Don Was likes to refer to you as a pitcher, someone who tosses out ideas and lets the band bounce them around. Is that a fair assessment?
Working with drummers like Charlie Watts or Steve Jordan and Charlie Drayton in the Winos, that's all I need. I can throw riffs at them all night; when the drums catch on, I know there's something there. My strength, probably, is I can recognize a song in a few bars. I spot the embryo there. I've been writing since so early on that the antenna is really well-developed. If I pick up an instrument, it'll come to me. I don't go searching. I don't have that God aspect about it. I prefer to think of myself as an antenna. There's only one song, and Adam and Eve wrote it. The rest is a variation on a theme.
There's actually a ZZ Top-quality to "You Got Me Rocking."
There could be. I haven't heard ZZ Top for a long time. Apart from the fact that we both play rock and roll, the comparison wouldn't occur to me, but you never know. We all cross over. I know that to me the rhythm has a bit of Motown, like "Goin' to a Go-Go," [Smokey Robinson And The Miracles] a little funky. I was looking for a swampy rhythm, something punchy. Wrote the thing on piano and then transferred it over to guitar.
There's a lot of B-bender guitar on the album. A new fetish?
I wouldn't call it new. [Late country guitarist] Clarence White invented the thing many years ago. It's a guitar with a special job on it: you pull on the neck and the B string bends and gives you a pedal steel effect. Jimmy Page uses it quite a lot and Ronnie works on it. I use it now and again. It gives you a nice guitar feel, a little pedal steel but also a little slide. It's another tone to play with. The only trouble is, if you play it... the whole thing goes out of tune. You have to do a little training to play it.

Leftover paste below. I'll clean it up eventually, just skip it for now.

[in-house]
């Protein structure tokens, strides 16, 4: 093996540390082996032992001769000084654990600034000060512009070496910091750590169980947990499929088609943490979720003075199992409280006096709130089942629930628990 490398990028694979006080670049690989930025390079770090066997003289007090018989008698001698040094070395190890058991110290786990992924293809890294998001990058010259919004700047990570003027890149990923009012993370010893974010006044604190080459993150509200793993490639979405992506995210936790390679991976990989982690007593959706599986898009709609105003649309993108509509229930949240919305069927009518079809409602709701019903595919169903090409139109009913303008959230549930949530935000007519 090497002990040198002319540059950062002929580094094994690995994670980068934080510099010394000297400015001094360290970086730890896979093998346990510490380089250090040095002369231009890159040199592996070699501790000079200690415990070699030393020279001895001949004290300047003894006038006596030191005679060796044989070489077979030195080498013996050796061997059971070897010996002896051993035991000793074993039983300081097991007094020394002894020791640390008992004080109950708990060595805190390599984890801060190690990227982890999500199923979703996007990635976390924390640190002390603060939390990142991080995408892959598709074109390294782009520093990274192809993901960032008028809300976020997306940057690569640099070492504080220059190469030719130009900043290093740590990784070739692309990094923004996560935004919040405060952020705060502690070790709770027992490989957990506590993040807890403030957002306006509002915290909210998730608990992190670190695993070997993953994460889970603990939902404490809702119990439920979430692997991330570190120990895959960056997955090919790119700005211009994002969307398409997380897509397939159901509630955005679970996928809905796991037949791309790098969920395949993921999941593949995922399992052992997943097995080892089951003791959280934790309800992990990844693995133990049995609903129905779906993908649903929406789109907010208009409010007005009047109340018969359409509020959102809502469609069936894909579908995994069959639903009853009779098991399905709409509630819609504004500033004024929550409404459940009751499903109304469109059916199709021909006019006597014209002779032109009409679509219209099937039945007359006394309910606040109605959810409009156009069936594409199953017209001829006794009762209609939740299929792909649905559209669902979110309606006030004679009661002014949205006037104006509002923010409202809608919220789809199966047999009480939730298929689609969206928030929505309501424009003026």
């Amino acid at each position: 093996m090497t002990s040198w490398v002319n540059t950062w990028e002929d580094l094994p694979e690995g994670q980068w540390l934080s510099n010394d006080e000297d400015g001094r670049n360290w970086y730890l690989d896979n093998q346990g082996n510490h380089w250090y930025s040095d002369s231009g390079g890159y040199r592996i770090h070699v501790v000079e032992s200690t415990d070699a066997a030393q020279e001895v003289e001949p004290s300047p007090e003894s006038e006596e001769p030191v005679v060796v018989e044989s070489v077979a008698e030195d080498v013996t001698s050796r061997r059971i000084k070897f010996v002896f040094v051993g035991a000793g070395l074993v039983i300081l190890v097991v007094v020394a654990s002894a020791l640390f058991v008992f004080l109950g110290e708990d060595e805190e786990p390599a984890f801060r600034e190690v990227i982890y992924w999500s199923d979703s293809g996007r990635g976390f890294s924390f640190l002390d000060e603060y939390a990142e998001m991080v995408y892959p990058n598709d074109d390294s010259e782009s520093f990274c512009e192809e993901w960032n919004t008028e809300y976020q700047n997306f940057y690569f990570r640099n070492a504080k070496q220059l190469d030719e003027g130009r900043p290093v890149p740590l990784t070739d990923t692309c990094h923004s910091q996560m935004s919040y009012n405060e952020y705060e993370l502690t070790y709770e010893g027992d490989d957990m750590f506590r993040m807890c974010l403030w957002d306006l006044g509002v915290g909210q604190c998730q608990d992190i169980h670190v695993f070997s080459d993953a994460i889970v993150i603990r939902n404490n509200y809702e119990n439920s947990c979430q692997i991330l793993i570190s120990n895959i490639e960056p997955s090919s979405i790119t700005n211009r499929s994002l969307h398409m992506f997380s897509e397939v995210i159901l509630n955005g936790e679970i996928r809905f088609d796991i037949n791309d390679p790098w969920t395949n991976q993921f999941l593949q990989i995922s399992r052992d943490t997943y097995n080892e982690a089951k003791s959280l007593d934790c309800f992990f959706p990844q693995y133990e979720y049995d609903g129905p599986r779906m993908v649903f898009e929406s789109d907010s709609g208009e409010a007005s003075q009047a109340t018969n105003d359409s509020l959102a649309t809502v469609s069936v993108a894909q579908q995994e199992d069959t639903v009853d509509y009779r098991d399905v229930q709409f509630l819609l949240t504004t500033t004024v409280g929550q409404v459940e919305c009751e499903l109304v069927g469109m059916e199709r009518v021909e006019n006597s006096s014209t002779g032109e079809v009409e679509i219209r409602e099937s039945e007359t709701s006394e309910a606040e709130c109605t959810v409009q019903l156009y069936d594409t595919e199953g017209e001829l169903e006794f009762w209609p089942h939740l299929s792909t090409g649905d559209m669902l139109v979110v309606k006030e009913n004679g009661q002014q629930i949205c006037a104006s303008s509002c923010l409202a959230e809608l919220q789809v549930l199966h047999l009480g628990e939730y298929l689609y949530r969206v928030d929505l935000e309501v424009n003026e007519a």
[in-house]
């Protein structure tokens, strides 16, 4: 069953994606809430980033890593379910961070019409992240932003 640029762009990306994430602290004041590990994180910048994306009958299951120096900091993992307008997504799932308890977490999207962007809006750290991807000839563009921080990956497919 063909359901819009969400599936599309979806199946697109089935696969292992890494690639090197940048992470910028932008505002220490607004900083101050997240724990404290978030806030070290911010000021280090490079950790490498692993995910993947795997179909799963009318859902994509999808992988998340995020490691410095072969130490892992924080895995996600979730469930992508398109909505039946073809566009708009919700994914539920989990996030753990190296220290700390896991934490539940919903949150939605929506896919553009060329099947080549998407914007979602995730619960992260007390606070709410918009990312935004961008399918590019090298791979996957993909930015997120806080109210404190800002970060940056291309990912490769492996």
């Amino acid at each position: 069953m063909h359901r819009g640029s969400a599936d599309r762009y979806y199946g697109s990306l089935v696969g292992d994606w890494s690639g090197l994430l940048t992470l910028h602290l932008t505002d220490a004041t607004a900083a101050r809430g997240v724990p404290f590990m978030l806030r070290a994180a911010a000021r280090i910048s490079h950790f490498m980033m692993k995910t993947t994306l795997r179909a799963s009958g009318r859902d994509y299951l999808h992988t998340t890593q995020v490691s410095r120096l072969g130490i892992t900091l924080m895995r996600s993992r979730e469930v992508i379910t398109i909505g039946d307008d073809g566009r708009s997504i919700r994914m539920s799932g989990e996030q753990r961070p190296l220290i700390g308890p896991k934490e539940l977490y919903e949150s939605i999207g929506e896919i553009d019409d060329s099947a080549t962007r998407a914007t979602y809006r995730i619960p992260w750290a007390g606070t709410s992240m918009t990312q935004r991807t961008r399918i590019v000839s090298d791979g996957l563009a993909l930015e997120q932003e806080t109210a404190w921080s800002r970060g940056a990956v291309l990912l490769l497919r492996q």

Has your musical relationship with Ronnie changed markedly since 1975?
Ronnie and I, we've had a ball for the last year. He says, "Thanks for some good songs to play," and I'll say, "Thanks for being there to play them with." There's nothing you can put your finger on and say, "We did this at his time and that's why it's better." It's just about playing with somebody, and every time you get down to playing you're testing each other more. Ronnie Wood is an amazingly sympathetic player; he'll get to the root of what you're on almost straight away.
You even managed to get Pierre [de Beauport] a credit on the album.
He works for me; he's my guitar man, mechanic, and a damn good player, too. He happened to be the only guy around that night, and he's been with me from when I first came across that song. We cut the first demo of it together, so I thought he deserved to have his mark on it. As we were finishing the record, I said, "Pierre, by the way, your acoustic's on." He said, "You've got to be kidding!" I told him, "No, go for it."
What were your considerations for the show this year?